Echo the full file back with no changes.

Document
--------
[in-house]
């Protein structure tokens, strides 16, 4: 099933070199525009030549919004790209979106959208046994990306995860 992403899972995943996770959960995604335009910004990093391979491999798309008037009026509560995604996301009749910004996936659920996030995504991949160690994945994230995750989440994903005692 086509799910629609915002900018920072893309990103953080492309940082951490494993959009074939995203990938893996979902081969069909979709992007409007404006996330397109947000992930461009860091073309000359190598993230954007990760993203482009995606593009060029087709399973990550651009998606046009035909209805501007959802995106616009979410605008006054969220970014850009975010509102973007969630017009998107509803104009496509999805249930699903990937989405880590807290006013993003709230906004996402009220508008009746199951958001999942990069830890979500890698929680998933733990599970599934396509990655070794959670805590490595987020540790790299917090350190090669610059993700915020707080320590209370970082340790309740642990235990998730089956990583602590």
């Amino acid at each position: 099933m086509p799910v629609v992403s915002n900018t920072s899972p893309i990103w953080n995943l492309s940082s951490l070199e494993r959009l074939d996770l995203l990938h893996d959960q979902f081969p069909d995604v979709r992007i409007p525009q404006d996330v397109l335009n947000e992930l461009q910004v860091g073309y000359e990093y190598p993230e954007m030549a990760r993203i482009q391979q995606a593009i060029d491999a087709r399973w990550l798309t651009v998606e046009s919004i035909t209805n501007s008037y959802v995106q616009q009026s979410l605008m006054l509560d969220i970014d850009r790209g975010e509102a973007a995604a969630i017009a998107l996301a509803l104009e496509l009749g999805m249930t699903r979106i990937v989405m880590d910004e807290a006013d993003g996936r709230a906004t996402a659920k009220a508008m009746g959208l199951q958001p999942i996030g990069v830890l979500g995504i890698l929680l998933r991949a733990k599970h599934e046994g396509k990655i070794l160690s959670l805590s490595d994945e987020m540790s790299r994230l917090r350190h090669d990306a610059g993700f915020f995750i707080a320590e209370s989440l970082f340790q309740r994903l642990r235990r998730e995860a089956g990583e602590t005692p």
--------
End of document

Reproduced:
[in-house]
């Protein structure tokens, strides 16, 4: 099933070199525009030549919004790209979106959208046994990306995860 992403899972995943996770959960995604335009910004990093391979491999798309008037009026509560995604996301009749910004996936659920996030995504991949160690994945994230995750989440994903005692 086509799910629609915002900018920072893309990103953080492309940082951490494993959009074939995203990938893996979902081969069909979709992007409007404006996330397109947000992930461009860091073309000359190598993230954007990760993203482009995606593009060029087709399973990550651009998606046009035909209805501007959802995106616009979410605008006054969220970014850009975010509102973007969630017009998107509803104009496509999805249930699903990937989405880590807290006013993003709230906004996402009220508008009746199951958001999942990069830890979500890698929680998933733990599970599934396509990655070794959670805590490595987020540790790299917090350190090669610059993700915020707080320590209370970082340790309740642990235990998730089956990583602590």
């Amino acid at each position: 099933m086509p799910v629609v992403s915002n900018t920072s899972p893309i990103w953080n995943l492309s940082s951490l070199e494993r959009l074939d996770l995203l990938h893996d959960q979902f081969p069909d995604v979709r992007i409007p525009q404006d996330v397109l335009n947000e992930l461009q910004v860091g073309y000359e990093y190598p993230e954007m030549a990760r993203i482009q391979q995606a593009i060029d491999a087709r399973w990550l798309t651009v998606e046009s919004i035909t209805n501007s008037y959802v995106q616009q009026s979410l605008m006054l509560d969220i970014d850009r790209g975010e509102a973007a995604a969630i017009a998107l996301a509803l104009e496509l009749g999805m249930t699903r979106i990937v989405m880590d910004e807290a006013d993003g996936r709230a906004t996402a659920k009220a508008m009746g959208l199951q958001p999942i996030g990069v830890l979500g995504i890698l929680l998933r991949a733990k599970h599934e046994g396509k990655i070794l160690s959670l805590s490595d994945e987020m540790s790299r994230l917090r350190h090669d990306a610059g993700f915020f995750i707080a320590e209370s989440l970082f340790q309740r994903l642990r235990r998730e995860a089956g990583e602590t005692p």